• In a reversible computing system (RCS) the amount of information remains constant throughout the dynamics of the system.
  • In a non-reversible computational system (NRCS) the amount of information never increases along the dynamics of the system.
  • The complexity of the system corresponds to the most compact expression of the system, called Kolmogorov complexity and is an absolute measure.

It is important to note that in an NRCS system information is not lost, but is explicitly discarded. This means that there is no fundamental reason why such information should not be maintained, as the complexity of an RCS system remains constant. In practice, the implementation of computer systems is non-reversible in order to optimize resources, as a consequence of the technological limitations for its implementation. In fact, the energy currently needed for its implementation is much higher than that established by the Landauer principle [5].

If we focus on the analysis of reversible physical systems, such as quantum mechanics, relativity, Newtonian mechanics or electromagnetism, we can observe invariant physical magnitudes that are a consequence of computational reversibility. These are determined by unitary mathematical processes, which mean that every process has an inverse process [6]. But the difficulties in understanding reality from the point of view of mathematical logic seem to arise immediately, with thermodynamics and quantum measurement being paradigmatic examples.

In the case of quantum measurement, the state of the system before the measurement is made is in a superposition of states, so that when the measurement is made the state collapses in one of the possible states in which the system was [7]. This means that the quantum measurement scenario corresponds to that of a non-reversible computational system, in which the information in the system decreases when the superposition of states disappears, making the system non-reversible as a consequence of the loss of information.

This implies that physical reality systematically loses information, which poses two fundamental contradictions. The first is the fact that quantum mechanics is a reversible theory and that observable reality is based on it. The second is that this loss of information contradicts the systematic increase of classical entropy, which in turn poses a deeper contradiction, since in classical reality there is a spontaneous increase of information, as a consequence of the increase of entropy.

The solution to the first contradiction is relatively simple if we eliminate the anthropic vision of reality. In general, the process of quantum measurement introduces the concept of observer, which creates a certain degree of subjectivity that is very important to clarify, as it can lead to misinterpretations. In this process there are two clearly separated layers of reality, the quantum layer and the classical layer, which have already been addressed in previous posts. The realization of quantum measurement involves two quantum systems, one that we define as the system to be measured and another that corresponds to the measurement system, which can be considered as a quantum observer, and both have a quantum nature. As a result of this interaction, classical information emerges, where the classical observer is located, who can be identified e.g. with a physicist in a laboratory.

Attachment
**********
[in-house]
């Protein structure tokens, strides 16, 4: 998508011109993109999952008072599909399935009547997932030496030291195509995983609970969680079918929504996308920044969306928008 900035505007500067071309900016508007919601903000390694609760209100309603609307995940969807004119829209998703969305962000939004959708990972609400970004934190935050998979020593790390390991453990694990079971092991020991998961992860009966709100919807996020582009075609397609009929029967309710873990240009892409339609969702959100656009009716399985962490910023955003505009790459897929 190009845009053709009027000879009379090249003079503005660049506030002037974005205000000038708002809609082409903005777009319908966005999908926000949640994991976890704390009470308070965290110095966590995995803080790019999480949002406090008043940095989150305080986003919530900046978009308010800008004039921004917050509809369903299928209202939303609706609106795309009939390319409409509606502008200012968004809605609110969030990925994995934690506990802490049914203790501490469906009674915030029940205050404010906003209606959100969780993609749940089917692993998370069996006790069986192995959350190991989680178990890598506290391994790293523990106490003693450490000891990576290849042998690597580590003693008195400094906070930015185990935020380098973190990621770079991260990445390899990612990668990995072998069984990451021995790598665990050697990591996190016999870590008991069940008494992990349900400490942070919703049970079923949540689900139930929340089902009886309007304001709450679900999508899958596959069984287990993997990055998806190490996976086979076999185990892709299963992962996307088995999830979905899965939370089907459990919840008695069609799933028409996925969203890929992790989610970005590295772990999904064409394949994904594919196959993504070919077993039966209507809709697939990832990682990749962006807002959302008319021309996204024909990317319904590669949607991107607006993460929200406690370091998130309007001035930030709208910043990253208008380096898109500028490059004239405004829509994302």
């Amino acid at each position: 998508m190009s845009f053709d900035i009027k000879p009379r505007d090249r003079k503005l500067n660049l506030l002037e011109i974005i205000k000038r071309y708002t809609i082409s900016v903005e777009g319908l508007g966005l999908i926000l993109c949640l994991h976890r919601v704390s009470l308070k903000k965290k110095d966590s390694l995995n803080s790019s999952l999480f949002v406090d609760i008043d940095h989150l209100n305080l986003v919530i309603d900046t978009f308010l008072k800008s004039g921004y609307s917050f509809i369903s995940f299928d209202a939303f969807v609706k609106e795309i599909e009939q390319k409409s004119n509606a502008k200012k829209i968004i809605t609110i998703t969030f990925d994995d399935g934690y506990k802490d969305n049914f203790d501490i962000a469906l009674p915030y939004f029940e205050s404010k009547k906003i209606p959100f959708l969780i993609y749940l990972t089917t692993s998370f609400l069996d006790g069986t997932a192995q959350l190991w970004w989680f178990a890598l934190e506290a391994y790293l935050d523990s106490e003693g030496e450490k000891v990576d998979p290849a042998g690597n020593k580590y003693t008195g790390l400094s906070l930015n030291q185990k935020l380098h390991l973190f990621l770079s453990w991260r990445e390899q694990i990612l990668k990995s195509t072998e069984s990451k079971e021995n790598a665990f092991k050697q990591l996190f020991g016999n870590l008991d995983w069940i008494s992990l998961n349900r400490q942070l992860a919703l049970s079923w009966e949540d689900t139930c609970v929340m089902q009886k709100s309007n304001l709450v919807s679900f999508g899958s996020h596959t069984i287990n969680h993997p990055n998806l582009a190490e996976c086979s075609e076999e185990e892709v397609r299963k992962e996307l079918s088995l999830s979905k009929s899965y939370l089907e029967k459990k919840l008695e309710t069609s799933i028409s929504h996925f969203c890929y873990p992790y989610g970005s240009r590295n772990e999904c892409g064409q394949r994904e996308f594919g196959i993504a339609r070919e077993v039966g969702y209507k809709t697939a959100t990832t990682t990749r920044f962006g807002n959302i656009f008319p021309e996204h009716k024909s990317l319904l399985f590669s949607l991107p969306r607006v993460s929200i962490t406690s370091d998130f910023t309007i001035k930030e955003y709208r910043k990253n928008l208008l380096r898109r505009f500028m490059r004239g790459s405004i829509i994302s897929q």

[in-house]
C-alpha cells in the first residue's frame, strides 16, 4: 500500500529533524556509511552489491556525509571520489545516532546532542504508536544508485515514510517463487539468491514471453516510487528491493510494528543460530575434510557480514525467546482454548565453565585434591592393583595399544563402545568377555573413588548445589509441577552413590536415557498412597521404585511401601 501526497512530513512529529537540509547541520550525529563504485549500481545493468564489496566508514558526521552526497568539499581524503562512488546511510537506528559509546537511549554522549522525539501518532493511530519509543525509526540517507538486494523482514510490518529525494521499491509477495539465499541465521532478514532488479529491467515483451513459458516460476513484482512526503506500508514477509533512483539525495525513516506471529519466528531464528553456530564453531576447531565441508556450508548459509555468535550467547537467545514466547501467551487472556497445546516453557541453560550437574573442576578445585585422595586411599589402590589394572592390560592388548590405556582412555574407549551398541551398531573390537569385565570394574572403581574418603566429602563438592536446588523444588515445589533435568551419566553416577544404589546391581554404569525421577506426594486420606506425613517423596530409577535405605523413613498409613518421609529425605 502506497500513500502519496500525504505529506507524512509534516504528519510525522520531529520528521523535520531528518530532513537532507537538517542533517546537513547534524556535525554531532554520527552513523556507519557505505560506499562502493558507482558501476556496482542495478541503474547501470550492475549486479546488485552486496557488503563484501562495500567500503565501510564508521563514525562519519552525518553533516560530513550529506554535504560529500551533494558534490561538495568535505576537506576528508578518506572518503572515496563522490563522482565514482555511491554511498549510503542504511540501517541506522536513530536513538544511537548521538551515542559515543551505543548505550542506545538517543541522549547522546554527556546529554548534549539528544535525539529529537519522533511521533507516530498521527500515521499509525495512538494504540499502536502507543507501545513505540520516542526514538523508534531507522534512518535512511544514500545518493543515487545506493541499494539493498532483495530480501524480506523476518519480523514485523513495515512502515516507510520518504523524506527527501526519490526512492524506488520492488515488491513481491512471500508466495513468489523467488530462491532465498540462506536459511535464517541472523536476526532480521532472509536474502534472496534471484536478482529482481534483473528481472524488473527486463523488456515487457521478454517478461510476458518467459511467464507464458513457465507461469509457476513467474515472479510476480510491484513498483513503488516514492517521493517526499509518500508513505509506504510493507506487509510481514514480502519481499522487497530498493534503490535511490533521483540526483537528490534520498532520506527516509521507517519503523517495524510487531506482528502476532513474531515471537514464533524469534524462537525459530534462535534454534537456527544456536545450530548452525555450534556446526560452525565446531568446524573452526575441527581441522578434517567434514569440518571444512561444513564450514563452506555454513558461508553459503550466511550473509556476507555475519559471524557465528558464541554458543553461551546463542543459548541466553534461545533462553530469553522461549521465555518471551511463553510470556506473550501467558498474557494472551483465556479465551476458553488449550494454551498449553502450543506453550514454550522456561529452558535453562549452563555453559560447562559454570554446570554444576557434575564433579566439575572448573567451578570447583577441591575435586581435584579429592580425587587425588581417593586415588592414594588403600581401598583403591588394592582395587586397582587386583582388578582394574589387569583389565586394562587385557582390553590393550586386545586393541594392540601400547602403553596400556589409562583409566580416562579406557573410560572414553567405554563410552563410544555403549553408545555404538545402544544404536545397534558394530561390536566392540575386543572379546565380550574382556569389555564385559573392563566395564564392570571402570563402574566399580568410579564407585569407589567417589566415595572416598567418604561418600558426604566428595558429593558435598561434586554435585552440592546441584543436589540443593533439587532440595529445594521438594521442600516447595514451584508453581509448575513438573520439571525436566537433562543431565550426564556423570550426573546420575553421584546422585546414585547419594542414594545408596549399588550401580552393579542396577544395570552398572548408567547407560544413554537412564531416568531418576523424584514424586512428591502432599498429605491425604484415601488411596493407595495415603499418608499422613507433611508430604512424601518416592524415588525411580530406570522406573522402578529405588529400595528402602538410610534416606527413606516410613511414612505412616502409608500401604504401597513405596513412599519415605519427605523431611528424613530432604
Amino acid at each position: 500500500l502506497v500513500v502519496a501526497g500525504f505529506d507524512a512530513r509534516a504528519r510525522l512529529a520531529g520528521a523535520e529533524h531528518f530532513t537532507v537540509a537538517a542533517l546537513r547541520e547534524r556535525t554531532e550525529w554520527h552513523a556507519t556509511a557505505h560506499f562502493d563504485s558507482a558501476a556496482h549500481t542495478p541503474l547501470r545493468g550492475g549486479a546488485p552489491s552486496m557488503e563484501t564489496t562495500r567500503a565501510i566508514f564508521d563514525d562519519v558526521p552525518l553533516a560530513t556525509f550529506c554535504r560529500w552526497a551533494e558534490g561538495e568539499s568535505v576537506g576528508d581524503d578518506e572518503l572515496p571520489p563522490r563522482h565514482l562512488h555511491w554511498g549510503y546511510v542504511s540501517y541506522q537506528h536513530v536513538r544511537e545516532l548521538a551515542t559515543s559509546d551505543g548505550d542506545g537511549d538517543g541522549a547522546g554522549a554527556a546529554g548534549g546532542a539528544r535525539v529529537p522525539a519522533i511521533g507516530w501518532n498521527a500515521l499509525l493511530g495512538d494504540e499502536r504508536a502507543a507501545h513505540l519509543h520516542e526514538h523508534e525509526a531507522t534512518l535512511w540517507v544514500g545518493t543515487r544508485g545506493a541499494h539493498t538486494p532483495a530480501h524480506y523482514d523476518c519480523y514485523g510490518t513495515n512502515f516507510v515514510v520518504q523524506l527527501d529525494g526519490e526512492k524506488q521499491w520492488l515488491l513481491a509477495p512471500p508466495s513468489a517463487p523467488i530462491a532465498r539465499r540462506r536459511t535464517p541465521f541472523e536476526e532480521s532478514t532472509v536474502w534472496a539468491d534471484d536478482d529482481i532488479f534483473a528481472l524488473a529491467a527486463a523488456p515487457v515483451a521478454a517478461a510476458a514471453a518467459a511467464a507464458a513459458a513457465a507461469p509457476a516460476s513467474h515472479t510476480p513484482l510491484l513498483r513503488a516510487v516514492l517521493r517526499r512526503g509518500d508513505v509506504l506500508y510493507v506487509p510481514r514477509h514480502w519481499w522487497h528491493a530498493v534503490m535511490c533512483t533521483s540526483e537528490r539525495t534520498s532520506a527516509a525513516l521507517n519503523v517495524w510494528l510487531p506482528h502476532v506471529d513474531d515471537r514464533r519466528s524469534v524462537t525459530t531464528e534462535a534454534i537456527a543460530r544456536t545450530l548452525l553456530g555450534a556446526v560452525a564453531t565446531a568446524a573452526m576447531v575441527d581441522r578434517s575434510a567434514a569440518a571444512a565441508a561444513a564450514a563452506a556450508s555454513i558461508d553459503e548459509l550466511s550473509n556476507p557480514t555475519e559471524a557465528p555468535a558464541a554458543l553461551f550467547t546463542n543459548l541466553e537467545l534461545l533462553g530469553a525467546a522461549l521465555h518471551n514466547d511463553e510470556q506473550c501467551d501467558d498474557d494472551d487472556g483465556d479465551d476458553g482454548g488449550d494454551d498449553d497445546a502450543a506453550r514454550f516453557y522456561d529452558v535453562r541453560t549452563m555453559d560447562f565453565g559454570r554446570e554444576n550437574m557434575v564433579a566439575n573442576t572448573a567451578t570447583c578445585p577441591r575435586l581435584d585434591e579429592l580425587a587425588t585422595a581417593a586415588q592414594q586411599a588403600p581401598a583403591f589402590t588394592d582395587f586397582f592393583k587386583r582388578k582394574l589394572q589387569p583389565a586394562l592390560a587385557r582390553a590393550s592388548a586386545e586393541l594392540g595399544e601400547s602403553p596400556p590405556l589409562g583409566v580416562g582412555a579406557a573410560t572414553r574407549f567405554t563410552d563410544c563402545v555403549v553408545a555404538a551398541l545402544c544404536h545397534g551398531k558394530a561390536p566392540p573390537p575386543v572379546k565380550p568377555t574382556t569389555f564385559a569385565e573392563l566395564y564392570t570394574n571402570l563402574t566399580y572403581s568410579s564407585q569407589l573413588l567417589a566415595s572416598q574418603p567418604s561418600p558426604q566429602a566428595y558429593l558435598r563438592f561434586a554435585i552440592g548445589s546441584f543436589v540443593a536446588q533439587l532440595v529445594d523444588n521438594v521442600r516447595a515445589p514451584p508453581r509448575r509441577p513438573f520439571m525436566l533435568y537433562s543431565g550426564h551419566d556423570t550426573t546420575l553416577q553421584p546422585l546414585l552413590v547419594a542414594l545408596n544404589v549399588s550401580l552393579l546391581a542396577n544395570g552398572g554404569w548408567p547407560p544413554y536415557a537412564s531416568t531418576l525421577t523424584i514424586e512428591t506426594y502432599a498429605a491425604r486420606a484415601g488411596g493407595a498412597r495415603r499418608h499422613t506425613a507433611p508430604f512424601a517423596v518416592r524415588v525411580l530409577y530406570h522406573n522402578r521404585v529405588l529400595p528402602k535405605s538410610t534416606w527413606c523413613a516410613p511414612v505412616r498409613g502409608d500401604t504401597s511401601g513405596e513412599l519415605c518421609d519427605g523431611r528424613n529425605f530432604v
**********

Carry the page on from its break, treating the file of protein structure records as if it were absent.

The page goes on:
Now consider that the measurement is structured in two blocks, one the quantum system under observation and the other the measurement system that includes the quantum observer and the classical observer. In this case it is being interpreted that the quantum system under measurement is an open quantum system that loses quantum information in the measurement process and that as a result a lesser amount of classical information emerges. In short, this scenario offers a negative balance of information.

But, on the contrary, in the quantum reality layer the interaction of two quantum systems takes place which, it can be said, mutually observe each other according to unitary operators, so that the system is closed producing an exchange of information with a null balance of information. As a result of this interaction, the classical layer emerges. But then there seems to be a positive balance of information, as classical information emerges from this process. But what really happens is that the emerging information, which constitutes the classical layer, is simply a simplified view of the quantum layer. For this reason we can say that the classical layer is an emerging reality.

So, it can be said that the quantum layer is formed by subsystems that interact with each other in a unitary way, constituting a closed system in which the information and, therefore, the complexity of the system is invariant. As a consequence of these interactions, the classical layer emerges as an irreducible reality of the quantum layer.